Communities all over the country are doing it. It has become in some cases a very lucrative source of income.
The “it” in these communities is installing cameras at the various traffic lights in their city.
Now there are a couple of different versions of these cameras. Some of them merely keep track of traffic flow. They monitor the movement of vehicles through intersections and change the signals accordingly. But others are more personal and more intrusive. These cameras are filming the drivers that proceed through the traffic light when the light is red. Then a few days later, those drivers receive traffic tickets in the mail!
You cannot walk into a convenience store these days without thinking that you are somehow being videotaped. In fact, I am convinced that there are very few places where you can go where you are not being videotaped.
Whether it be in a bank or a convenience store, whether an ATM or traffic light, or even the parking lot at the mall, our lives are under almost constant surveillance by some videophile somewhere.
Now don’t misunderstand me — I am not saying that necessarily all this is bad. The sinfulness of man’s heart (Check out Jeremiah 17:9) and our natural bent to go towards evil rather than away from it forces business owners and proprietors to take rather extreme measures to somehow reduce the likelihood of their business being struck by thieves and vandals.
It also causes communities around the country to seek new and creative ways to “encourage” the citizens to abide by the laws.
I have been studying through the life of Abraham in the book of Genesis in recent weeks and I have enjoyed watching Abraham in his development of a life of faith.
As we read about his life, we can almost put ourselves in his sandals, and walk with him, as he leaves the community of Ur of the Chaldees. With the wind at his back, he heads up the superhighway towards Haran, with the idea of leaving from there and going to only-God-knows-where. He is traveling light, as God has told him to leave behind everything he owns or treasures as near and dear to his heart.
God was not being a killjoy, mind you; He was just trying to get Abraham to re-establish his own priorities. He wanted this 60-year-old man to finally come to grips with what is really important in his life.
And in reading the words of Moses, written some five or six hundred years after they actually occurred, we indeed get the impression that there is nothing Abraham could do to get out of the limelight of God’s videotaping camera.
By the way, that fact is one of the greatest indicators for the validity of the Bible and the accuracy of its words: The Bible does not erase the bad parts.
We see here in this account, Abraham’s good and his bad decisions. We see his high points in his walk with God, but we also see his low points as well. His sinfulness does not remain hidden to our eyes. On the contrary it is displayed right there in front of us for the whole world to see.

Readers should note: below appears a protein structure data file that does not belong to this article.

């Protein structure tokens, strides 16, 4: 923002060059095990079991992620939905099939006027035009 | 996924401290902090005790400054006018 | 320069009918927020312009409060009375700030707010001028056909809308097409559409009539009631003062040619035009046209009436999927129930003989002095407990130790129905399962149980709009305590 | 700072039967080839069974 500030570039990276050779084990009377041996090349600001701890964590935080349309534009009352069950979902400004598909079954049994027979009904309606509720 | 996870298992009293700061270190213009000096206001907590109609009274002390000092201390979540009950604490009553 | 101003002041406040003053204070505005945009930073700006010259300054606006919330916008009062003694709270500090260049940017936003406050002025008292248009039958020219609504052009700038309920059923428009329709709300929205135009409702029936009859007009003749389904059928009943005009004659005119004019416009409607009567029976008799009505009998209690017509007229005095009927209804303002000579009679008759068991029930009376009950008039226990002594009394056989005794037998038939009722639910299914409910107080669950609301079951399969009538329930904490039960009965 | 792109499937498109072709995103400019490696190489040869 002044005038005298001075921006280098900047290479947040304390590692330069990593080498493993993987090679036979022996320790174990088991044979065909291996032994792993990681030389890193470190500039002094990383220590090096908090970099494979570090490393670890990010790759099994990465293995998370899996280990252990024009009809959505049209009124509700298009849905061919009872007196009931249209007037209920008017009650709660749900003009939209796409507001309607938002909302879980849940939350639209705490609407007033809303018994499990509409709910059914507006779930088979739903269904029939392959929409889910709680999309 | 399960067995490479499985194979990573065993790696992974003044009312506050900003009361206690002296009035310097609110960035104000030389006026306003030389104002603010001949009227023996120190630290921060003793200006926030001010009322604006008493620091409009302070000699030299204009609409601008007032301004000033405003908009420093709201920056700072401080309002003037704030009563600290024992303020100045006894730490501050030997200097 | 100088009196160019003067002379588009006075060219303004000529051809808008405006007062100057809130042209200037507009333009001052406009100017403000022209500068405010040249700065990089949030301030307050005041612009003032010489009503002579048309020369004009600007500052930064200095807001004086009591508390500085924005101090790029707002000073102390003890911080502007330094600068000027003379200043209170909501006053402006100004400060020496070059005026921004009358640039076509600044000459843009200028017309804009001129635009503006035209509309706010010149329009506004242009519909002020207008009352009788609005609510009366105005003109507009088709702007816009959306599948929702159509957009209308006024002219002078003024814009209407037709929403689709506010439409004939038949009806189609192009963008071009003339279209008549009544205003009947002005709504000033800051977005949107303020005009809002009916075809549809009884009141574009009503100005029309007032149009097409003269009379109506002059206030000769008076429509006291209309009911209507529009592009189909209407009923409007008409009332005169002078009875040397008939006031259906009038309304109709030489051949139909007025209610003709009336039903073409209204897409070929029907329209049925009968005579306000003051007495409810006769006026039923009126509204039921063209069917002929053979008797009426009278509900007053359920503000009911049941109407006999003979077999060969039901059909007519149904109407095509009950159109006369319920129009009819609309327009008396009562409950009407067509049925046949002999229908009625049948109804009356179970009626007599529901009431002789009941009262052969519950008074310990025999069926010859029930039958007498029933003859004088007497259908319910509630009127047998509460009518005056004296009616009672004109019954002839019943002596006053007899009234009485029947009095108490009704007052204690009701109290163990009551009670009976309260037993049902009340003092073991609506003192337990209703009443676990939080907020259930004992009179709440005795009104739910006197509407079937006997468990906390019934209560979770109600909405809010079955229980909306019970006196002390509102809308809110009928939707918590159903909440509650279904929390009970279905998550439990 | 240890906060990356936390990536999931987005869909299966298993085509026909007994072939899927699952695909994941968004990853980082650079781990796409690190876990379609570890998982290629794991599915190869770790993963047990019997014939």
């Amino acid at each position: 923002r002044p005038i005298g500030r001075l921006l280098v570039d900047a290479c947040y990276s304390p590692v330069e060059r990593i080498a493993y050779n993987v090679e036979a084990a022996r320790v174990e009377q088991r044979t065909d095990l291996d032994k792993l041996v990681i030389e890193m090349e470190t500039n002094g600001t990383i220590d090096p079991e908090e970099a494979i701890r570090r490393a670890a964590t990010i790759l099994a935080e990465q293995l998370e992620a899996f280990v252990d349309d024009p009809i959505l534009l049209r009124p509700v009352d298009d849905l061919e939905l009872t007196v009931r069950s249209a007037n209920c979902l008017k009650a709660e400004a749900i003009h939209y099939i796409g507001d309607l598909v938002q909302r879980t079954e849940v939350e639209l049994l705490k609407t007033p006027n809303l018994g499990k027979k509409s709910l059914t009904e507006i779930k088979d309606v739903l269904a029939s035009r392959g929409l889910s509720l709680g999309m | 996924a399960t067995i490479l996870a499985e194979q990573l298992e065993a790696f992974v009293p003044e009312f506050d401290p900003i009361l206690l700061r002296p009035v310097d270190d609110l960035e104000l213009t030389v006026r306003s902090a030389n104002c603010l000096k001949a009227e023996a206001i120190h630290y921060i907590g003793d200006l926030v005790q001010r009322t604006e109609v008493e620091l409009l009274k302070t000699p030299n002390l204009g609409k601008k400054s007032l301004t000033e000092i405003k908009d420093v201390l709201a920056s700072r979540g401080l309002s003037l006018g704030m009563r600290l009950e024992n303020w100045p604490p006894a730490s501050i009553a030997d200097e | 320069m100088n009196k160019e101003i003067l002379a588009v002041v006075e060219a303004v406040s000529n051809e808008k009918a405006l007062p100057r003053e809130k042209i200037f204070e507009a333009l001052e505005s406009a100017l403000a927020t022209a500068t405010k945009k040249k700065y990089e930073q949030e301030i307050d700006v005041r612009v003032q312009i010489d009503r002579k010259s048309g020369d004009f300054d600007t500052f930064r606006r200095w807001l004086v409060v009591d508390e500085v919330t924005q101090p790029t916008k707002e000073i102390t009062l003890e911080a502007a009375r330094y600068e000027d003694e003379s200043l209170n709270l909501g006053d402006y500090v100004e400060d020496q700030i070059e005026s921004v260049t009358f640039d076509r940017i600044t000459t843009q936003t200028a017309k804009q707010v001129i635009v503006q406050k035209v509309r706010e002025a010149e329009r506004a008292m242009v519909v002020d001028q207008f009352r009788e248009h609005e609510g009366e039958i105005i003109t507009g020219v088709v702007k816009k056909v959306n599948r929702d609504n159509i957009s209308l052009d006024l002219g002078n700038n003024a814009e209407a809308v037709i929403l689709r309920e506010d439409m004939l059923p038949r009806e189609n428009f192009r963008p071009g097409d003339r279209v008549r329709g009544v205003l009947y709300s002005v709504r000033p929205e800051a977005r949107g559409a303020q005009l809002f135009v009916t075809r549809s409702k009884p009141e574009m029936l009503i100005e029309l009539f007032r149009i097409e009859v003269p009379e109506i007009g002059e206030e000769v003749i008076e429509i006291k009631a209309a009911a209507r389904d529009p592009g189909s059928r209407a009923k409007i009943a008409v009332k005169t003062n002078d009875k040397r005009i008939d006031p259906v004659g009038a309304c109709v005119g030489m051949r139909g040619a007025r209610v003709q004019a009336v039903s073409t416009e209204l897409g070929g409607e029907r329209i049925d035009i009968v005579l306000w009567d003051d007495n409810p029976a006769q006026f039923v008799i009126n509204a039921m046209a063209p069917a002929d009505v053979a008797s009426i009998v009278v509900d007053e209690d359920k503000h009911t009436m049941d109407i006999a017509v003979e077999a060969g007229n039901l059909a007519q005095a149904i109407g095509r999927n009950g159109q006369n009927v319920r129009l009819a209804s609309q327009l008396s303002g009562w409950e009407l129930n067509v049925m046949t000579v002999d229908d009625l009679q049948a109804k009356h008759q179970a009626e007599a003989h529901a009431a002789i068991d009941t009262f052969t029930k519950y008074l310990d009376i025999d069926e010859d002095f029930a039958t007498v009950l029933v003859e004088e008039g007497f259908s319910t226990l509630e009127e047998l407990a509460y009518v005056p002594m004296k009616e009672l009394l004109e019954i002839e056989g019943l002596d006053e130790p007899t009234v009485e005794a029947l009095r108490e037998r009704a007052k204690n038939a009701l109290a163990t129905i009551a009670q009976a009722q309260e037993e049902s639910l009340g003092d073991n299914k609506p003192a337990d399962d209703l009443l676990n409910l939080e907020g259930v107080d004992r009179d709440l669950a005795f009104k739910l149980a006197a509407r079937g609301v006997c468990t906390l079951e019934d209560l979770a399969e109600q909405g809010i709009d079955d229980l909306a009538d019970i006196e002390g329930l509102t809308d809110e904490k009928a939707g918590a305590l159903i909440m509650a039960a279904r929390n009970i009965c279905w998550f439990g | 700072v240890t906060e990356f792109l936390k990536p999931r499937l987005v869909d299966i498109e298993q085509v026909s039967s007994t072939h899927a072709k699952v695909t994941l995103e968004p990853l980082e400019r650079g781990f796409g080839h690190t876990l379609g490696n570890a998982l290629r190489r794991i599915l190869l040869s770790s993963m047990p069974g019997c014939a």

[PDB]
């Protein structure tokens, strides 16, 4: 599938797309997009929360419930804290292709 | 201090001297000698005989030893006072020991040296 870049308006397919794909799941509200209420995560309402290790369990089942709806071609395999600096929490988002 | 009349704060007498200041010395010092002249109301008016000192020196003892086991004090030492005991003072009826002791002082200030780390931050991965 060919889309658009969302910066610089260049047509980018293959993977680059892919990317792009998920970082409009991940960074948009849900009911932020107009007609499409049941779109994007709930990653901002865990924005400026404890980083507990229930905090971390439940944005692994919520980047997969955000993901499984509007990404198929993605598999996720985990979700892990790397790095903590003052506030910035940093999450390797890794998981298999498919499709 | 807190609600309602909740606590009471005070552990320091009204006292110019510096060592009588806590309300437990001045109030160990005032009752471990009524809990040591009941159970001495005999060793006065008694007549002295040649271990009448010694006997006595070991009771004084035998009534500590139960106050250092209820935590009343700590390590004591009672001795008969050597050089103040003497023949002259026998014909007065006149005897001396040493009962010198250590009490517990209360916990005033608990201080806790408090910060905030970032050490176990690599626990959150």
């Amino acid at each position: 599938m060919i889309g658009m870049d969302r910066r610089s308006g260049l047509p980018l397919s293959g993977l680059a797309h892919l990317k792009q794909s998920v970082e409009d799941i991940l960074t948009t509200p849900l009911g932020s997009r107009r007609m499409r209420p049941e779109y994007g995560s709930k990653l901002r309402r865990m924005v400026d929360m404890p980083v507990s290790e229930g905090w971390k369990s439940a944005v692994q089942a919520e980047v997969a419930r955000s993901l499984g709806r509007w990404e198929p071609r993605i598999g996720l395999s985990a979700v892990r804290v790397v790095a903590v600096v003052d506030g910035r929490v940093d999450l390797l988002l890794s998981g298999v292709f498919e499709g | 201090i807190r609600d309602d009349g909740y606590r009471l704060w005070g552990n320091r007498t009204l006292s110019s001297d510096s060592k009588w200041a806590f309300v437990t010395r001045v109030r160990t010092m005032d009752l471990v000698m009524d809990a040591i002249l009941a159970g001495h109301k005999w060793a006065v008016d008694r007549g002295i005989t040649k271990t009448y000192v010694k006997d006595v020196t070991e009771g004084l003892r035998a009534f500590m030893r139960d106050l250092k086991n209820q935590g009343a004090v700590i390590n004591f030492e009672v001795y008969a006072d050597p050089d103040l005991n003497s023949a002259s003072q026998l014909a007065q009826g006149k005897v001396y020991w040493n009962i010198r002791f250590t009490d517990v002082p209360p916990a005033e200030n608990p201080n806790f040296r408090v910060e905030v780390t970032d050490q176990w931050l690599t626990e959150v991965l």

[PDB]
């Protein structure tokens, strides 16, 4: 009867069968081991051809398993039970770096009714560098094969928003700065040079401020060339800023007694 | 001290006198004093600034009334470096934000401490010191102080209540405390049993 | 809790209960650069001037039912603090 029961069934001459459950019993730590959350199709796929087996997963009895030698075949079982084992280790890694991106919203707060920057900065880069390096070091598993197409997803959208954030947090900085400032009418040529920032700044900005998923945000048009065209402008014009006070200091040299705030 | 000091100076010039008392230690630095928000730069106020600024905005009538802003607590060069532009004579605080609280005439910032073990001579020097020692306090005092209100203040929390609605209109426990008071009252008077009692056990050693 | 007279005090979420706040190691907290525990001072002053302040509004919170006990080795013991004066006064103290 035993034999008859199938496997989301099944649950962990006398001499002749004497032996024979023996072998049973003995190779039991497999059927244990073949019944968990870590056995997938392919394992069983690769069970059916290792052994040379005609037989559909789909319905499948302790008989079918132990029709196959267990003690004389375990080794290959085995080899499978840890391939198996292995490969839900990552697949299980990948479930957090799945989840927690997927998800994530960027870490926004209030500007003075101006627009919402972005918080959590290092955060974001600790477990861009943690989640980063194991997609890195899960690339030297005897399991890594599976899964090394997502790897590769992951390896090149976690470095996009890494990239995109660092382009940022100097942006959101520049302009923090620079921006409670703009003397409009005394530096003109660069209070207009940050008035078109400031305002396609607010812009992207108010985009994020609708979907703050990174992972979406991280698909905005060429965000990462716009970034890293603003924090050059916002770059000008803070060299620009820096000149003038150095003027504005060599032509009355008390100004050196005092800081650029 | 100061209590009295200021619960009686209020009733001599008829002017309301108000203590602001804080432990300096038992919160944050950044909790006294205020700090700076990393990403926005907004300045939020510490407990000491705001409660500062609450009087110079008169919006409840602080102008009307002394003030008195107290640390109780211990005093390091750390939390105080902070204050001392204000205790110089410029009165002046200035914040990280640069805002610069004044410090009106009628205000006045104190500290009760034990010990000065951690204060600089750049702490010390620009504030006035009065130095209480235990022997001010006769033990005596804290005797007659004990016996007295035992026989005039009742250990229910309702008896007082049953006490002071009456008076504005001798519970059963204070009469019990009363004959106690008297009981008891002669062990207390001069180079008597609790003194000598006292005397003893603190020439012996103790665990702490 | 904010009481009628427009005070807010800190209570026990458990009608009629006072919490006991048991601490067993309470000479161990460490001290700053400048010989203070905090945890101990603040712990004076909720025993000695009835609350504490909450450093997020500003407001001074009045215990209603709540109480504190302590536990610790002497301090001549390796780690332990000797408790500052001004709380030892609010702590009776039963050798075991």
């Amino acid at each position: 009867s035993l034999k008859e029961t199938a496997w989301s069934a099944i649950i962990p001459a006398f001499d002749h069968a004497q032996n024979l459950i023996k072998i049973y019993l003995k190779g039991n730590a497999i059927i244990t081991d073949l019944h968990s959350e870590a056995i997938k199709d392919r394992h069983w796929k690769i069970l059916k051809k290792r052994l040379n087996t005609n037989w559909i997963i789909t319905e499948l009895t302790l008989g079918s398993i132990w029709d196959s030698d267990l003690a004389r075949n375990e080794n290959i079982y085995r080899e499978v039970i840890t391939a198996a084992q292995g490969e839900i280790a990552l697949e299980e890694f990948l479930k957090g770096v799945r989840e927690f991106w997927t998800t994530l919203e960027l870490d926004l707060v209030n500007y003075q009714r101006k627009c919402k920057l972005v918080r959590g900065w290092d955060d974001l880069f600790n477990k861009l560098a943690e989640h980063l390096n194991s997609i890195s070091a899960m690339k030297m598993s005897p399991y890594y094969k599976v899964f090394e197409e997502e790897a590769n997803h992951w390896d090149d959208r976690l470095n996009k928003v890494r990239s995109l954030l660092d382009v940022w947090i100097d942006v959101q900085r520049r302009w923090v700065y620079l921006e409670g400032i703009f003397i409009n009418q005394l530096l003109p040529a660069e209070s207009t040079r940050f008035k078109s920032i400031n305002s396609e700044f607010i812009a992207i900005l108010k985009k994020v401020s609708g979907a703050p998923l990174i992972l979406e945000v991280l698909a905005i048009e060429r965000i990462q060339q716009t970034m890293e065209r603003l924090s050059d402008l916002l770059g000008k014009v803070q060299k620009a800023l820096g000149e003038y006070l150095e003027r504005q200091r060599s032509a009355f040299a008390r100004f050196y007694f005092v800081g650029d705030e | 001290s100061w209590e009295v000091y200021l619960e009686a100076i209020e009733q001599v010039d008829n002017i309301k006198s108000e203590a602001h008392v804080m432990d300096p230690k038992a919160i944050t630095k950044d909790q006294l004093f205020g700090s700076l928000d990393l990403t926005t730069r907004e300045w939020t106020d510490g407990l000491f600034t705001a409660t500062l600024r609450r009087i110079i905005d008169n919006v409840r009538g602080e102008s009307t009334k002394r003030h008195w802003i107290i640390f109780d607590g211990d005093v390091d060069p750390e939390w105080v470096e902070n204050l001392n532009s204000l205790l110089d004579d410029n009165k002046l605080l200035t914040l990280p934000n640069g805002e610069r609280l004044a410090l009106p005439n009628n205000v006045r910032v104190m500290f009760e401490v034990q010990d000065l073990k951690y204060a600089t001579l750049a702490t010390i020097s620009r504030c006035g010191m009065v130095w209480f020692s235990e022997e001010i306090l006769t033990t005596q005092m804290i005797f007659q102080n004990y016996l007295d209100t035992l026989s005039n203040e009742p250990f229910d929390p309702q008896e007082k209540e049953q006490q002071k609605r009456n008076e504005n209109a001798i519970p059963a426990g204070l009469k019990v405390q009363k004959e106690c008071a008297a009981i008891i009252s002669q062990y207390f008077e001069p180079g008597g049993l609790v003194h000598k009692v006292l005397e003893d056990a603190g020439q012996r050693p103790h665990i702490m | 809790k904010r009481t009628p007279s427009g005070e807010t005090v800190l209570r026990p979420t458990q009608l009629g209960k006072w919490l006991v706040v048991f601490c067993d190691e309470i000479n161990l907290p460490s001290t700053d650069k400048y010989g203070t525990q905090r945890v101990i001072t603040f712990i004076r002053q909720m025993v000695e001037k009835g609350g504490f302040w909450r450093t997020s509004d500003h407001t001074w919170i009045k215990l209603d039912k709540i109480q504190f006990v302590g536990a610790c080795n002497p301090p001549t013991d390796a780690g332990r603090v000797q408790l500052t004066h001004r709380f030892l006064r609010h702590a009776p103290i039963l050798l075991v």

Abraham is called the “friend of God” in several places in the Scriptures (2 Chronicles 20:7; Isaiah 41:8, and James 2:23). He is also seen as a great “father” of the faith. And in Genesis 15:6, we are even told: “Then he believed in the Lord; and He reckoned it to him as righteousness.”
I am convinced that there are a few reasons for this statement that are important for us to rewind the videotape of his life in order to discover.
First, Abraham’s faith was a personal faith. He believed in God. He did not just believe about God. I am convinced that there are many who go through life giving lip-service to God, but not really trusting in Him, not really taking Him at His word. They really think God is somewhat fortunate to have them on His team, rather than trusting Him completely.
Second, Abraham’s faith was a propositional faith. He did not concoct his own version of God. His faith in the person of God had its roots in the very promises of God. Many people believe in a god of their own definition. Not Abraham. He discovered that God is a God of His Word, and His Word does indeed reign supreme.
Abraham believed in the God of revelation; that is, he believed that God would uphold His word, just like any good, covenant-keeping God should!
And third, Abraham’s faith was a very practical faith. No pie in the sky here! Abraham’s faith was rooted in a very practical need in his life – the need for an heir. God knew of his need for a son. Abraham sensed the need. And God provided the answer to that need. God does not ask us to believe in the abstract, but in the very practical everyday matters of life.
The point of all this is simply this: God is in control. He knows where we are and what we are doing. And He simply asks that we place our complete and total trust in Him. So the next time you walk into a department store, or a grocery store and you see the security screens surveying the parking lots, realize that you cannot hide from God.
You cannot run from God … You may as well trust Him!
God bless …
Chuck Tabor is a regular columnist for the Times-Gazette and the News Journal. He is also the former Pastor of Port William UMC.
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